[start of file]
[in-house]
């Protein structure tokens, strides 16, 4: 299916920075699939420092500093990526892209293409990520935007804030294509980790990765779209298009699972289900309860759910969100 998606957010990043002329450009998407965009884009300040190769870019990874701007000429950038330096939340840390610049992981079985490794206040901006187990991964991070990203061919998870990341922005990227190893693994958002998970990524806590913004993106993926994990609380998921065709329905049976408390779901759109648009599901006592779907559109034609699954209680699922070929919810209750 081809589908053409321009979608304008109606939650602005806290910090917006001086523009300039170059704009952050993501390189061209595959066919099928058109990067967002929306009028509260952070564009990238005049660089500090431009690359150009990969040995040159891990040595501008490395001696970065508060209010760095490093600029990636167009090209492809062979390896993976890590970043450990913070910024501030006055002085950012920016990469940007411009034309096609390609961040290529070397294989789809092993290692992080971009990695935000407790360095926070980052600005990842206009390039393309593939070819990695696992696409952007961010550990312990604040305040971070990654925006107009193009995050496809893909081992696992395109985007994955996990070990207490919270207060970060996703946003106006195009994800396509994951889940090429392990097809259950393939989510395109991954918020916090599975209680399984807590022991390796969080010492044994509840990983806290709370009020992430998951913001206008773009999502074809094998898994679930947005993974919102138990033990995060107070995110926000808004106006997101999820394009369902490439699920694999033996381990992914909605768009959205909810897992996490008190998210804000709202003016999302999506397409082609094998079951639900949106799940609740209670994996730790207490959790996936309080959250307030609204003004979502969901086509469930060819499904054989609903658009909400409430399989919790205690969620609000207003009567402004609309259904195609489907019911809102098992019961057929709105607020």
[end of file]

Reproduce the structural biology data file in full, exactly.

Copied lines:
[in-house]
């Protein structure tokens, strides 16, 4: 299916920075699939420092500093990526892209293409990520935007804030294509980790990765779209298009699972289900309860759910969100 998606957010990043002329450009998407965009884009300040190769870019990874701007000429950038330096939340840390610049992981079985490794206040901006187990991964991070990203061919998870990341922005990227190893693994958002998970990524806590913004993106993926994990609380998921065709329905049976408390779901759109648009599901006592779907559109034609699954209680699922070929919810209750 081809589908053409321009979608304008109606939650602005806290910090917006001086523009300039170059704009952050993501390189061209595959066919099928058109990067967002929306009028509260952070564009990238005049660089500090431009690359150009990969040995040159891990040595501008490395001696970065508060209010760095490093600029990636167009090209492809062979390896993976890590970043450990913070910024501030006055002085950012920016990469940007411009034309096609390609961040290529070397294989789809092993290692992080971009990695935000407790360095926070980052600005990842206009390039393309593939070819990695696992696409952007961010550990312990604040305040971070990654925006107009193009995050496809893909081992696992395109985007994955996990070990207490919270207060970060996703946003106006195009994800396509994951889940090429392990097809259950393939989510395109991954918020916090599975209680399984807590022991390796969080010492044994509840990983806290709370009020992430998951913001206008773009999502074809094998898994679930947005993974919102138990033990995060107070995110926000808004106006997101999820394009369902490439699920694999033996381990992914909605768009959205909810897992996490008190998210804000709202003016999302999506397409082609094998079951639900949106799940609740209670994996730790207490959790996936309080959250307030609204003004979502969901086509469930060819499904054989609903658009909400409430399989919790205690969620609000207003009567402004609309259904195609489907019911809102098992019961057929709105607020």